It was probably in the second half of 1860 that Degas, who was then aged twenty-six, completed in Paris his large portrait group of the Bellelli family (Louvre)—the largest such group, indeed one of the two largest pictures, he ever painted. But despite many beautiful preliminary drawings and many references in letters, we know little about the precise circumstances of the composition, and in his biography of the artist the late Roy McMullen tells us that its subsequent fate is even more mysterious than its origins: it is, in fact, a fate probably without parallel in the history of nineteenth-century art. The picture did not, apparently, become accessible to the public until the sale that followed Degas’s death in 1917, at which date it was found rolled up in his studio; in the nearly sixty intervening years there is no certain record of anyone’s having seen it or having commented on its existence. Even its where-abouts remain unknown, for it may have been delivered to the family and then returned to Degas at some later stage, or it may never have left the artist’s possession.1

Mr. McMullen prefers the second of these hypotheses, and suggests that Degas could have been embarrassed by the picture because of some obvious derivations from earlier art and a superficial conformity to those academic conventions which he already despised. But could it not be that either he or the sitters (if they saw it) were embarrassed for quite different reasons? It is the frightening novelty of the conception that still strikes us (and that would have struck them even more)—a novelty that surely makes of it a landmark in the history of portraiture and one that has helped to falsify our ideas of the nature of nearly all portraits painted before it.

Laura Degas, the artist’s aunt, had been born in Naples in 1814 and, after a succession of humiliations, had at the age of twenty-eight married a Neapolitan lawyer, the Baron Gennaro Bellelli, who in 1848 was forced to leave the city as a result of his political activities. In 1852 the couple settled with their two daughters, Giulia and Giovanna, in furnished rooms in Florence, and it was there that six years later Degas met the exiled baron and stayed with him on slightly uneasy terms. He had already come across Aunt Laura and the children in Naples and had been much taken with them; he now waited impatiently for their return from that city, to which they had gone to be with Hilaire Degas (the painter’s grand-father), who died there in 1858 at the age of eighty-eight. Eventually the women returned to Florence and the family was reunited.

But “reunited” is hardly an appropriate word, for the Bellelli family was a deeply unhappy one—and Degas knew this when he was working on what he always referred to as “the picture” (“le tableau“—his own emphasis). In its early stages this was to be a portrait group of Laura and her two daughters, but later he decided to include the baron (whose conduct, he was told, was “very much at fault” in the couple’s domestic troubles). The evidence thus suggests that Degas was powerfully attracted by the ambition of painting a portrait group of members of his own family which recorded—but “revealed” is a more tempting term—“incompatibility of personality and background…as a result of lack of affection and leniency that enlarges like a magnifying glass the individuals’ natural faults.”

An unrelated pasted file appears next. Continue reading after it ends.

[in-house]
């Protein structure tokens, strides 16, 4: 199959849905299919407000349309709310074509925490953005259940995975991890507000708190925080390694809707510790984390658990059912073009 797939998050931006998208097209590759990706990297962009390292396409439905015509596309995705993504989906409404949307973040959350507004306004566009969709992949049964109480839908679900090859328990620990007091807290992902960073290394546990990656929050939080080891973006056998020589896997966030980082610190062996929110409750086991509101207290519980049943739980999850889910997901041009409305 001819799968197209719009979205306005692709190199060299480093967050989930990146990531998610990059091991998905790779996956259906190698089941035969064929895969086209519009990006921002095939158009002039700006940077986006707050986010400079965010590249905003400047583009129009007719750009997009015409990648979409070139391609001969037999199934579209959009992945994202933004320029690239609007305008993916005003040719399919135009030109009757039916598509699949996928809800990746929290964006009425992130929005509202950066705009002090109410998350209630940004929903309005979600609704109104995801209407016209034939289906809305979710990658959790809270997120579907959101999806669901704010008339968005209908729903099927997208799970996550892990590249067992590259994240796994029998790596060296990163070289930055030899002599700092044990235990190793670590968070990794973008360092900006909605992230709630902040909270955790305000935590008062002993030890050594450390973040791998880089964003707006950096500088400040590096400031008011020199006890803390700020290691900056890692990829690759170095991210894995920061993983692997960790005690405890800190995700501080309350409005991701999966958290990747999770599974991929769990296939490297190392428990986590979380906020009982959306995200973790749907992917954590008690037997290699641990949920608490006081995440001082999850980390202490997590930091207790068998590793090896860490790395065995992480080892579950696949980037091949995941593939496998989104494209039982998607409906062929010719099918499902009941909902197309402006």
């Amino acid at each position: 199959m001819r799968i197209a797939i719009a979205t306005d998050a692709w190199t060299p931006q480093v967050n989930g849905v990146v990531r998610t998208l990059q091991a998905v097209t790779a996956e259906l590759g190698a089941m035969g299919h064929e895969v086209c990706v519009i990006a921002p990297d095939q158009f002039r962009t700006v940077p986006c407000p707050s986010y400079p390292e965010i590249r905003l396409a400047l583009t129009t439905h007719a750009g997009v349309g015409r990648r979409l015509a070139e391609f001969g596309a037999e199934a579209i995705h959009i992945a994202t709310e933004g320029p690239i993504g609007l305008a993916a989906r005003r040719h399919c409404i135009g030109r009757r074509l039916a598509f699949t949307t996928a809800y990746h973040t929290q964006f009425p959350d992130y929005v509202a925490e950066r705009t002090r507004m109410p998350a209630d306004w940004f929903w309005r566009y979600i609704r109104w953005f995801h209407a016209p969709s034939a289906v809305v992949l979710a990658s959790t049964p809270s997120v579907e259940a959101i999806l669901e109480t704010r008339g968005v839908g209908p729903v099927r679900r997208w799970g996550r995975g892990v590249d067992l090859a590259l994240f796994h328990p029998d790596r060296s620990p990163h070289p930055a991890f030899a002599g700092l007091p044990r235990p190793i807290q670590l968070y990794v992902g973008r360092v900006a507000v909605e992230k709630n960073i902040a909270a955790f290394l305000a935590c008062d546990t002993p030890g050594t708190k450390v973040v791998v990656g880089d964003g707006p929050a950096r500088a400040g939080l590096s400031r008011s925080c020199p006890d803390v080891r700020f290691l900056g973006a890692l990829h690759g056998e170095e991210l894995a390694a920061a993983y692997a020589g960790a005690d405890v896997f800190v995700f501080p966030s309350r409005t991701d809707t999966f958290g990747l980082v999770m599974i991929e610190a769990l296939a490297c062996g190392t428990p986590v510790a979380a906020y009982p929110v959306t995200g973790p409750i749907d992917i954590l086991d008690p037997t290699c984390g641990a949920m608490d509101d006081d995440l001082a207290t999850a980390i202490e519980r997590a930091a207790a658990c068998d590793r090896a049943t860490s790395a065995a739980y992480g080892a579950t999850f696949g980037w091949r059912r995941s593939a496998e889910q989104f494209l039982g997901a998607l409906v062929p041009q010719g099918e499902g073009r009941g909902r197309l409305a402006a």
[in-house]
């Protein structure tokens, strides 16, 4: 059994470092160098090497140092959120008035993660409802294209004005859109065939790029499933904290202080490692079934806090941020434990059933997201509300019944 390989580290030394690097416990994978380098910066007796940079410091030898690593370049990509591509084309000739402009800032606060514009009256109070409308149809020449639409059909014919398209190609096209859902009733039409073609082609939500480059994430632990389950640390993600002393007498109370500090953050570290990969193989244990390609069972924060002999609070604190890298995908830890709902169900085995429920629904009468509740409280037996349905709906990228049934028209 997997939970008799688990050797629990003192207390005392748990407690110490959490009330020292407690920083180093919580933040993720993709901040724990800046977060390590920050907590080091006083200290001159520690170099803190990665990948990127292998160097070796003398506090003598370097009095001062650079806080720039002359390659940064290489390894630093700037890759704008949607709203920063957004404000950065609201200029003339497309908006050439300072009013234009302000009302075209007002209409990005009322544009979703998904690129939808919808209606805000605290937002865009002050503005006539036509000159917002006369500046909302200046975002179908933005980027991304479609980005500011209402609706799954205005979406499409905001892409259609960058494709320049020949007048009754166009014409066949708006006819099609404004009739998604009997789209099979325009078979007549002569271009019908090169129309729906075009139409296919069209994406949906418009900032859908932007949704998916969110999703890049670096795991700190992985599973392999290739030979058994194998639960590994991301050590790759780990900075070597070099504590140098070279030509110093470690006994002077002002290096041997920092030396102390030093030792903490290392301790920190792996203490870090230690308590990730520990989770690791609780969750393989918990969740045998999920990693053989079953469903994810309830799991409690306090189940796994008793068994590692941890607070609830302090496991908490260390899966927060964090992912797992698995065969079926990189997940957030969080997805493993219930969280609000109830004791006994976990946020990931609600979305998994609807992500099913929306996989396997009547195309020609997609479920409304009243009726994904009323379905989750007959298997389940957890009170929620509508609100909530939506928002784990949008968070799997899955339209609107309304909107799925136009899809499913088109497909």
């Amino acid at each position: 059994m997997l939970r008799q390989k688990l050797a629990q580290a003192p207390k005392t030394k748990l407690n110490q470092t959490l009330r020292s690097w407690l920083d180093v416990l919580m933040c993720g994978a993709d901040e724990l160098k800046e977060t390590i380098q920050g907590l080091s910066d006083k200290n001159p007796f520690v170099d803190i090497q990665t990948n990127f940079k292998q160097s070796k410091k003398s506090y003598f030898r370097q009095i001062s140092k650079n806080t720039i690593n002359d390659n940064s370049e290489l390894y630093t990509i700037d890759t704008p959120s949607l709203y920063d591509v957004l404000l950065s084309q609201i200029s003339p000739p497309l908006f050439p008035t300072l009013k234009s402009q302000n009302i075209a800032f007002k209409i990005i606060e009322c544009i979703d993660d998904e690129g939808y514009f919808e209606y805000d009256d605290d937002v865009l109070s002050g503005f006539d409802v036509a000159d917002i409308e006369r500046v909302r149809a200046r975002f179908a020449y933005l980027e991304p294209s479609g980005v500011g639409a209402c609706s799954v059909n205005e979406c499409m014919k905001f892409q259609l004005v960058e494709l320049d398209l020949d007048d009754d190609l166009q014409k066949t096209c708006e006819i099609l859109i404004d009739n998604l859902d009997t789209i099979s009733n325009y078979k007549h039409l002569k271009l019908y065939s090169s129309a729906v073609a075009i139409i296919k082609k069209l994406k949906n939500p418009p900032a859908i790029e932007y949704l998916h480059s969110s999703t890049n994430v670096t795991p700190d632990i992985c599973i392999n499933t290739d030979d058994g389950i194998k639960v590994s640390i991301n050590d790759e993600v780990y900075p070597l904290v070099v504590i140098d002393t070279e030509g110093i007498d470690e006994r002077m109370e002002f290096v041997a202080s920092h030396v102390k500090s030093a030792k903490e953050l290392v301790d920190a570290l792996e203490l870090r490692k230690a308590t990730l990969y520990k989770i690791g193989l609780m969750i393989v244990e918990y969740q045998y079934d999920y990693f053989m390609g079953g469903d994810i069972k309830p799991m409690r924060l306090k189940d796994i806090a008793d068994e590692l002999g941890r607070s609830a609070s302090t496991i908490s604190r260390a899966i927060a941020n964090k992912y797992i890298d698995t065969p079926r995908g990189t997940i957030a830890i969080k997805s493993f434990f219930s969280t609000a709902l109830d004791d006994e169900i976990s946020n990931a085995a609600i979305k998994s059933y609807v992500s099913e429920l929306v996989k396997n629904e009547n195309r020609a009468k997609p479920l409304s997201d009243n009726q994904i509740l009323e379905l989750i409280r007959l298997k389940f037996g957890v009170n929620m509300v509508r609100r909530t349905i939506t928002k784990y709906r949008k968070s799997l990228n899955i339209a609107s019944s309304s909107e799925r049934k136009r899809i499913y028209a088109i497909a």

In the (now) unforgettable painting in the Louvre we find ourselves looking into a simple but quite elegant room covered in bluish-green, flower-patterned wall-paper, in which the unbroken angularity of the picture frame (enclosing a portrait of the just-deceased Hilaire Degas), the table, the mantelpiece, and the other items of furniture seem to emphasize the general atmosphere of impersonality (“You can have no idea of what it is like to live with a family for several long years in furnished rooms,” wrote the baron to a brother-in-law at a time when Degas was at work on the picture). To our left stands the hieratic figure of the pregnant Laura in deep mourning, impassively staring into space, her right hand on the shoulder of the nine-year-old Giovanna, who is the only figure who stands directly facing us; seated close to her, but not in direct touch, is the slightly younger Giulia, identically dressed in white pinafore over black dress, looking to her left. Mother and daughters seem hardly aware of each other’s existence, but the tight interlocking forms of the composition bind them together into an almost self-contained group—almost, but not quite; for Giulia appears to acknowledge the presence of her father, who sits at the right of the picture, with his back to us, having turned to look earnestly at her. Theirs is the only human contact shown in this portrait de famille, but it is one that is decisively, if poignantly, intercepted by the strong, unyielding verticals of the furniture, which effectively cut off the baron from any genuine relationship with his family.